TryHackMe | Anthem Box

This box will be a little different, due to it being a Windows box. Now, given that like 98% of business infrastructure runs on Windows, I’m starting to think it’s due time for me to start branching out. I’ve got a couple more write ups coming soon, they are just very very long, so I haven’t gotten around to creating them yet.

But for this box, let’s start off with a little nmap scan.

So, we’ve got a lot of ports open. I’m going to look into the importance of each of these ports real quick, just for review:

  • Port 80 – HTTP: The port that the server expects to receive data from a web client. It can be configured differently, but this is the default.
  • Port 135 – MSRPC: This is a modified version of DCE/RPC. Stands for “Microsoft Remote Procedure Call”. It is a protocol that uses the client-server model in order to allow one program to request service from a program on another computer without having to understand the details of that computer’s network.
  • Port 139 – NetBIOS-SSN: Stands for “NETBIOS Session Service”. TCP NetBIOS connections are made over this port, usually by Windows machines, but can also be any other system running Samba (SMB). These sessions support “connection oriented file sharing activities”.
  • Port 445 – Microsoft-DS: This port is usually used for file sharing, with something like Samba. It stands for “Microsoft Directory Services”. It is the preferred port for carrying Windows file sharing and “numerous other services”.
  • Port 3389 – MS-WBT-Server: So, from the port number, we can already guess that this is an RDP instance. Also known as “msrdp” or “Microsoft Remote Display Protocol”, it sets up a terminal server that can be remoted into.

Let’s take a crack at the website first.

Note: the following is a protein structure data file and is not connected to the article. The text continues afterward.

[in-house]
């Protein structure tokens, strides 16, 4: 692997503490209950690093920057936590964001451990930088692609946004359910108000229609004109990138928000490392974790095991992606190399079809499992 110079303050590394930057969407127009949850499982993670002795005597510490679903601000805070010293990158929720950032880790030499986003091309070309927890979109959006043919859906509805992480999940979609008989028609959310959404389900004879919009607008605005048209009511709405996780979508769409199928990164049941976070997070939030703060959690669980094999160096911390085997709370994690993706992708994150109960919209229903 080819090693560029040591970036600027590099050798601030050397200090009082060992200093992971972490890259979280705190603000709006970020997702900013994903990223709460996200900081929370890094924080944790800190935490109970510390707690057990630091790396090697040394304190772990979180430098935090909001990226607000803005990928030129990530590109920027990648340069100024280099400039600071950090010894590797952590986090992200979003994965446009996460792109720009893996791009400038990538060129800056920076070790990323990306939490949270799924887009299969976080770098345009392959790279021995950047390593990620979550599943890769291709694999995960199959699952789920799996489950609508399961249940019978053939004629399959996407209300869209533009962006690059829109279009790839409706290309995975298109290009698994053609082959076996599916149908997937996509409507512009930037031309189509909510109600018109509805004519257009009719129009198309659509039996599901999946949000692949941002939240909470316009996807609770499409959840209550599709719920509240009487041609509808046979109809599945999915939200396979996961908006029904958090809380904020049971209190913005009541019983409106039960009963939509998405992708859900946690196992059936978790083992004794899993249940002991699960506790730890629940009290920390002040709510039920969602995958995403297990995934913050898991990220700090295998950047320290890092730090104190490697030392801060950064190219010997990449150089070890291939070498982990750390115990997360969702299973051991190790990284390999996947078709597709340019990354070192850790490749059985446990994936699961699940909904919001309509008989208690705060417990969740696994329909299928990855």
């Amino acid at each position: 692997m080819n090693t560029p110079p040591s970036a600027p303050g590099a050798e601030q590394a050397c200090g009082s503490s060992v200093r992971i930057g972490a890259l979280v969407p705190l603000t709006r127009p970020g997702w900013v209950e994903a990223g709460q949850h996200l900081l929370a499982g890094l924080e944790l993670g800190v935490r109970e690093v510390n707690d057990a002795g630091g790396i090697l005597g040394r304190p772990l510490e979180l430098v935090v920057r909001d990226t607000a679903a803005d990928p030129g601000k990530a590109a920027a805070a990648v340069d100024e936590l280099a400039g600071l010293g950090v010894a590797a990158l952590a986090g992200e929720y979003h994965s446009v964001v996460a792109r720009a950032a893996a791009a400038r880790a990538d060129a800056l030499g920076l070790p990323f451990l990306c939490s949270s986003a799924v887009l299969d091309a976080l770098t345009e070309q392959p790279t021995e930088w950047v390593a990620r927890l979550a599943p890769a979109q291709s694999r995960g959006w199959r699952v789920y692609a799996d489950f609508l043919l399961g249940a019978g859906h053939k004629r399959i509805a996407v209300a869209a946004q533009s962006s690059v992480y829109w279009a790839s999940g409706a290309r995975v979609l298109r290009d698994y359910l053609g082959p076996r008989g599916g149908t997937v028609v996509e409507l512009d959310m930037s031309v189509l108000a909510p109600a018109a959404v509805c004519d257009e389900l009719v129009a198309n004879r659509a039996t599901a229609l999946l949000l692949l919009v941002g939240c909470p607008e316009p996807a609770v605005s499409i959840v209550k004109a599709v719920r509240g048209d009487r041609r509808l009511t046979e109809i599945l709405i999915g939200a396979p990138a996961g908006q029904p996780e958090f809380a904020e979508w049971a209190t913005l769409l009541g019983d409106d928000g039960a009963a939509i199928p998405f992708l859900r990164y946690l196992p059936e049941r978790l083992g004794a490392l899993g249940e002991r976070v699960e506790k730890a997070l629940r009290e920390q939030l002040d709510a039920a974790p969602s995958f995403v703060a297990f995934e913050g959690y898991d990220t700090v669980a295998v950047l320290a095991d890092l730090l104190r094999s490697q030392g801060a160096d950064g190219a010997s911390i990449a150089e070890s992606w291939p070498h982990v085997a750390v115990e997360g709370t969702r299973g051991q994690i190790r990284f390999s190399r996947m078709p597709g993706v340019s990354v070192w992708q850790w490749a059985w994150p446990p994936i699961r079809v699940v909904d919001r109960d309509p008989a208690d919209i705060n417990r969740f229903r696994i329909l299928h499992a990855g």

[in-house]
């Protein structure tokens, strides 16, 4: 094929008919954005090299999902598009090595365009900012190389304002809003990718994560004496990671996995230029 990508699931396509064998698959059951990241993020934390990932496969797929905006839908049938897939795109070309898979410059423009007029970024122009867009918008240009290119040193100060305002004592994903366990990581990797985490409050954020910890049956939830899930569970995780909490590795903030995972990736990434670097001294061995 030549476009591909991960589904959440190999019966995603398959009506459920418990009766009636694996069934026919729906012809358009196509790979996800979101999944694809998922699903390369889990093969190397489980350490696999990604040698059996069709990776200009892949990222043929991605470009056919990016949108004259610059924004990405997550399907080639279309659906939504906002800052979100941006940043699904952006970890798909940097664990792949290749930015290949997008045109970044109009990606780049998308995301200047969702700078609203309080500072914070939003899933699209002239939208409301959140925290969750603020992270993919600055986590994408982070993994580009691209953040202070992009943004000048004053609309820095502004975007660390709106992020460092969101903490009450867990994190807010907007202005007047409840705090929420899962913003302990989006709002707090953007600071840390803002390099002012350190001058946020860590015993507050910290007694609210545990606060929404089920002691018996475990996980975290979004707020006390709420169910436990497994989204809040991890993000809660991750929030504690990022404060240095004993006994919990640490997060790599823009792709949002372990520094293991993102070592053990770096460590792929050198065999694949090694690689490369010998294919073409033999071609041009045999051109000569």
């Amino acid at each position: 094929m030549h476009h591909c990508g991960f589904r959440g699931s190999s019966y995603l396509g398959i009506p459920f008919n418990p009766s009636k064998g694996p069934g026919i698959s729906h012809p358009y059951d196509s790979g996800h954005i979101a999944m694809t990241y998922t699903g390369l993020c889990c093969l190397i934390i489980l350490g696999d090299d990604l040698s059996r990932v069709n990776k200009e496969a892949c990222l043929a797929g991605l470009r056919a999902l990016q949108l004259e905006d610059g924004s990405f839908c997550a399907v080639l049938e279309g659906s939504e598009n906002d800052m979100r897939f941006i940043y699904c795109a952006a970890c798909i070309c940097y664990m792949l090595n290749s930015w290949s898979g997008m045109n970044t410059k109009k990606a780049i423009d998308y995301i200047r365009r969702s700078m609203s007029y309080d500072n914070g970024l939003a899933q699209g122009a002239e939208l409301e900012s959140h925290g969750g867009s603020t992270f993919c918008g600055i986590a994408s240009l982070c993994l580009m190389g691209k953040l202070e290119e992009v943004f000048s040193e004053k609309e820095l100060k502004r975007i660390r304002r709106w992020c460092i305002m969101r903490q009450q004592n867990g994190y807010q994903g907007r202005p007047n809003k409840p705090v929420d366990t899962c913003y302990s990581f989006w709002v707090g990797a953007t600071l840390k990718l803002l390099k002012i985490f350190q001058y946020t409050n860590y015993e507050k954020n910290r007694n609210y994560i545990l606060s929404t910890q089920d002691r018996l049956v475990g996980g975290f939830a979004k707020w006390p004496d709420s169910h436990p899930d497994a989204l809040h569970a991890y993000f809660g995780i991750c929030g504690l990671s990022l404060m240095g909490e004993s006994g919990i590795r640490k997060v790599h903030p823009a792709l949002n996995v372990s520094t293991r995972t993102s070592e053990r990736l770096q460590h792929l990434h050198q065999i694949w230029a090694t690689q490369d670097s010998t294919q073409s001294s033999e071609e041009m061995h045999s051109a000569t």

So, there wasn’t anything important on the main page, and robots.txt is always a great place to check when crawling directories. So if you’re feeling lazy and don’t want to start up and configure dirbuster, just add that “/robots.txt” to the end of the URL and see if it pulls up anything important. In our case it did, multiple directories to check out, and a potential password.

This just shows what the site’s URL is supposed to be. It answers one of the questions for the box.

Another question was to find out the name of the SysAdmin, which I considered this one a bit dumb, just because the whole concept of this question is flawed. You need to Google this poem that this employee wrote about the sysadmin, and it gives you the author of the original poem, which is what the sysadmin’s name is. Why this bears any relevance, how anyone was actually supposed to connect those dots, I’ll never know. I’m just glad I didn’t do the foot work on this bit of the box (haha).

^Name of the sysadmin^

This was to identify how the company creates its emails. So we have a first and last name, and we have an example email. Now we can create the sysadmin’s email, and it looks like we have his password from the robots.txt file too.

The challenge here was to just find three (maybe four? I don’t remember exactly) flags that were hidden in/on the site. Most of them were in the source code, so I just went to each page, opened the source code, and ctrl+f’d for “THM{“, which is the standard format for TryHackMe flags.

I didn’t spend too much time looking, but I feel like there should be a tool to crawl a specific website and all the links/pages it has on it and be able to look for certain parameters with the source code. I couldn’t find a tool like that, but maybe I should make one as a challenge. Could use Python + Beautiful Soup or something.

Final flag for this section was on a profile page.

I also broke into the website manager using the email and password for the sysadmin. Didn’t find anything, but it was fun to try.

So RDPing into the box works using the sysadmin and the password that we found. So now we just have to root around a bit (hehe…get it?), and then escalate our privilege to full admin to find the final text file.

First text file found just sitting on the desktop.

Interesting folders that were hidden. If going back through this box, you’ll want to check on those.

So, all we really had to do was add ourselves as owners to a hidden file, so that we now have full control.

Opening the file provides us with the administrator’s password.

Now, let’s log out, and attempt to login as admin.

And we’re in! The final flag was sitting on the desktop as well. Great box to get your feet wet with Windows and RDP, but I’m definitely looking forward to more!